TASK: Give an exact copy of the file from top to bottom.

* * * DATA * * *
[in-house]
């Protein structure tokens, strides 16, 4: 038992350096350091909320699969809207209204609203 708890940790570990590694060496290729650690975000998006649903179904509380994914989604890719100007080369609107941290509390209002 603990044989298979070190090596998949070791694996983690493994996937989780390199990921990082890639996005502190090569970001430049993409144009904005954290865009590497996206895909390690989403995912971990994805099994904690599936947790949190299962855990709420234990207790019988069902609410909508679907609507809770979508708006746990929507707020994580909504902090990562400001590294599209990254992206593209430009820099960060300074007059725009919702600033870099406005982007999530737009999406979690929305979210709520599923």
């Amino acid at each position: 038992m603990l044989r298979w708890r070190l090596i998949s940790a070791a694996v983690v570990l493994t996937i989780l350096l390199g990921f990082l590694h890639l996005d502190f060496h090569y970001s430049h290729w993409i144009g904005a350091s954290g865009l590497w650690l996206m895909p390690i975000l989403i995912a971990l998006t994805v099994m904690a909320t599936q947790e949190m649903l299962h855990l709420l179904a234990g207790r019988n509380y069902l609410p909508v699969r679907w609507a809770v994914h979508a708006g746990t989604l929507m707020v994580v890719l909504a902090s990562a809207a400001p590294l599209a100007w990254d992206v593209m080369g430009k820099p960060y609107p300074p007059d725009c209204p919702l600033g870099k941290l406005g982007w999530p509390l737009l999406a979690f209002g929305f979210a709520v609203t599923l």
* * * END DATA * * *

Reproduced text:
[in-house]
């Protein structure tokens, strides 16, 4: 038992350096350091909320699969809207209204609203 708890940790570990590694060496290729650690975000998006649903179904509380994914989604890719100007080369609107941290509390209002 603990044989298979070190090596998949070791694996983690493994996937989780390199990921990082890639996005502190090569970001430049993409144009904005954290865009590497996206895909390690989403995912971990994805099994904690599936947790949190299962855990709420234990207790019988069902609410909508679907609507809770979508708006746990929507707020994580909504902090990562400001590294599209990254992206593209430009820099960060300074007059725009919702600033870099406005982007999530737009999406979690929305979210709520599923």
């Amino acid at each position: 038992m603990l044989r298979w708890r070190l090596i998949s940790a070791a694996v983690v570990l493994t996937i989780l350096l390199g990921f990082l590694h890639l996005d502190f060496h090569y970001s430049h290729w993409i144009g904005a350091s954290g865009l590497w650690l996206m895909p390690i975000l989403i995912a971990l998006t994805v099994m904690a909320t599936q947790e949190m649903l299962h855990l709420l179904a234990g207790r019988n509380y069902l609410p909508v699969r679907w609507a809770v994914h979508a708006g746990t989604l929507m707020v994580v890719l909504a902090s990562a809207a400001p590294l599209a100007w990254d992206v593209m080369g430009k820099p960060y609107p300074p007059d725009c209204p919702l600033g870099k941290l406005g982007w999530p509390l737009l999406a979690f209002g929305f979210a709520v609203t599923l």